It starts with some rocks. Then some water, fish and vegetable plants. They can go in barrels or tubs outside or in a greenhouse. An aquaponics garden is a growing system that may sound like an odd amalgam of natural ingredients, but they all add up to an efficient and tasty cropper’s dream. Take it from James Tinker, who has been gardening off and on for 30 years.
Since Tinker moved to Wilmington five years ago, he has been experimenting in aquaponics with the hopes of becoming a more self-sufficient citizen. Tinker trusts that his aqua produce will support him when the big-box grocery stores are no longer able to do so. The American economy, he believes, could one day fail its country. “It’s a downward spiral to me,” Tinker candidly admits. “If nothing happens and it doesn’t [fail], I am still better off because I am eating a lot healthier and don’t have to pay the prices on the produce.”
Tinker began investigating aquaponics when he realized the astronomical amount of water expended on his dirt garden to keep his produce happy in the ground. “I used thousands and thousands of gallons, even in the winter time, to keep it watered, so I figured there had to be a better way,” he explains.
Tinker’s current and most extensive project, a 12 by 33 foot aquaponics system, holds 2,000 gallons of water, shared between the fish tank and sump tank, a holding tank that lies beneath the produce beds. According to his website, theaquaponicsgarden.com, an aqua garden uses one-tenth less water than a normal dirt garden. Tinker estimates that he tops his tank off every three to four weeks, with anywhere between 20 and 40 gallons, to replace water lost through evaporation.
The aquaponics system that is in Tinker’s backyard is known as a Chift (Constant Height In Fish Tank) Pist (Pump In Sump Tank) system. Tinker stresses that no system is the “correct system,” and adds that, while the task may seem daunting, “it’s not difficult at all. It looks scary because there are so many little things that you have to think about.”
These little things that require monitoring can thankfully all be charted or figured from simple math formulas. Once a system is mature, it only requires maintenance once every few months. During an aqua garden’s genesis, it will need to be observed for six to eight weeks to make sure the system is cycling correctly. Tinker lists four important components to cycling to ensure that both fish and food are happy: ammonia, pH, nitrites and nitrates.
Tinker’s aqua garden sustains its dwellers, which, when broken down, is incredibly complex and fascinating. First, a pump pushes water from the underground sump tank into Tinker’s fish tank, which will eventually overflow into the grow beds through PVC piping. A siphon has been installed into the grow beds so that when the water reaches an excessive point, it is flushed back into the underground sump tank. The plants are never drowned.
Over time, bacteria will begin to form in the rock of the grow beds. The water overflow from the fish tank washes fish waste into the beds, which feed the bacteria. These bacteria produce nitrites, potential toxins to fish, and nitrates aid in the plants’ growth. To alter the ammonia level or production of nitrites and nitrates, Tinker suggests changing the amount of food supplied to fish. “The hard part is getting it to cycle,” he encourages, “and it’s not hard. It just [takes] diligence and patience.”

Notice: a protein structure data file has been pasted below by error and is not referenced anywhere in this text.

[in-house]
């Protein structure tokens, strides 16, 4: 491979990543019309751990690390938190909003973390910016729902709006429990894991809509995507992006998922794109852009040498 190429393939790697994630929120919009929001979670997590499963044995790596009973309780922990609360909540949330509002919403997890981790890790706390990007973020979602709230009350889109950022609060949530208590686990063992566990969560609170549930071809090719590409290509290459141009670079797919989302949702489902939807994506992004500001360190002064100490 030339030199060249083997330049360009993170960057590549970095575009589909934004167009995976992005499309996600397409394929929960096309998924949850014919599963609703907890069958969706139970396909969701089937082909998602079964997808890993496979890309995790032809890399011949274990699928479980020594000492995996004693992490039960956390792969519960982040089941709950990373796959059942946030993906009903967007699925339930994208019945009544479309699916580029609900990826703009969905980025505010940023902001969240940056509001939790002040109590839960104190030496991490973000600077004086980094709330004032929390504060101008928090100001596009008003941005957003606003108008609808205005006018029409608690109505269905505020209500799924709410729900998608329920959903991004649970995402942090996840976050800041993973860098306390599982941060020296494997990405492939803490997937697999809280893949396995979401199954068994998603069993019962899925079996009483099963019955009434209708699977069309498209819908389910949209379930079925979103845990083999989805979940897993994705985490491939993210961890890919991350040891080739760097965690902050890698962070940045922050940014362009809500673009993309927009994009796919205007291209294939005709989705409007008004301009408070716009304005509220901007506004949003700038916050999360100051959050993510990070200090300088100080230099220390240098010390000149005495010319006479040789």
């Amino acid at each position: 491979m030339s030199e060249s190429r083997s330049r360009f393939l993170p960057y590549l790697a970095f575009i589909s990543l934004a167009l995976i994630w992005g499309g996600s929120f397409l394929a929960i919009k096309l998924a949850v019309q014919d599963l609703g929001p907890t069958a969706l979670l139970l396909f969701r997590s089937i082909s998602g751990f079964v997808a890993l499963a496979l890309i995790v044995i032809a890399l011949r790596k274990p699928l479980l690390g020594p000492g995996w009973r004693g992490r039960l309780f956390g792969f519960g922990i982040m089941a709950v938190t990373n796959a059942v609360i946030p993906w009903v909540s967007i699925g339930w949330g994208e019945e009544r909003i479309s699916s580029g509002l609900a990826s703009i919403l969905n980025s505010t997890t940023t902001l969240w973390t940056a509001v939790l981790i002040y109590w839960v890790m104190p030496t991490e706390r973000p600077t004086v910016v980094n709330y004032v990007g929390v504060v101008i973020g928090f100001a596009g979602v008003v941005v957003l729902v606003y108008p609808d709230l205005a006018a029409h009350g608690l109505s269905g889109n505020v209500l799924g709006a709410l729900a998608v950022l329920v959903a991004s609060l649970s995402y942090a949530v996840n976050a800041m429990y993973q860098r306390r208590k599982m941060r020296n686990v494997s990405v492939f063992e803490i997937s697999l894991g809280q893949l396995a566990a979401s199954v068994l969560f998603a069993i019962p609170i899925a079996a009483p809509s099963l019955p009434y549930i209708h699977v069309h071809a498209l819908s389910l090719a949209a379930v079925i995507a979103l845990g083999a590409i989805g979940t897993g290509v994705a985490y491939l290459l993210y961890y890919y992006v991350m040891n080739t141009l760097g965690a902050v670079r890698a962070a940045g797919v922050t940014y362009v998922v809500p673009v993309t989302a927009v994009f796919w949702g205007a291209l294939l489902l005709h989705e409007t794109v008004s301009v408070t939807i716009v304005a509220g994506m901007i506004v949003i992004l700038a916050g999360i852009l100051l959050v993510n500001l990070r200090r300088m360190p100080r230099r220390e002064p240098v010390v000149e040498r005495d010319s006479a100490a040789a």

Aside from having little impact on wells, aquifers and other water sources, the aquaponics system of growing has many other benefits. For one, there’s no dirt. Tinker incorporates river rocks into his system, with an additional three to four inches of lava rock to absorb bacteria. The water is able to circulate freely through the rocks and plants aren’t troubled by weeds. He also uses composting worms which create a natural fertilizer for the plants. Because the organisms are not competing for food and have a solid base to grow in, plants can be rooted much closer together than the recommended growing distance; the habitat is much more cooperative.
Aquaponics gardens have high yields; this factor is increased if the systems are enclosed in a greenhouse so produce can grow during fall and winter months. Tinker grows a type of tomato known as Big Boys, and estimates that from one plant this winter’s yield will equal to 10 or 15 pounds. His plants thrive as a due result from the lack of competition and the output is evidence: “I started them about three inches tall, and they are growing like crazy,” he reveals.
On his website, Tinker guarantees a 50 percent faster growth rate on aqua plants; and there aren’t any pesticides or chemicals. Around Christmastime, he starts giving food away. From monster radishes and tomatoes, to squash, hot peppers, onions, lettuce and garlic, anything will grow in the aqua garden. The only veggie Tinker has yet to conquer is the potato.
Tinker offers free tours of his aquaponics garden roughly every two weeks; updates to his schedule can be found on his website. He also welcomes any questions, and offers help with cycling. He hopes that more people will make the move for self-sufficiency.
“Everyone goes to the grocery store and thinks it’s going to be there,” he notes. “Well, what happens if we have huge droughts, or huge storms?”
Thankfully, Tinker’s solution to our big-box syndrome is a simple one: “I think more people need to get back to gardening.”
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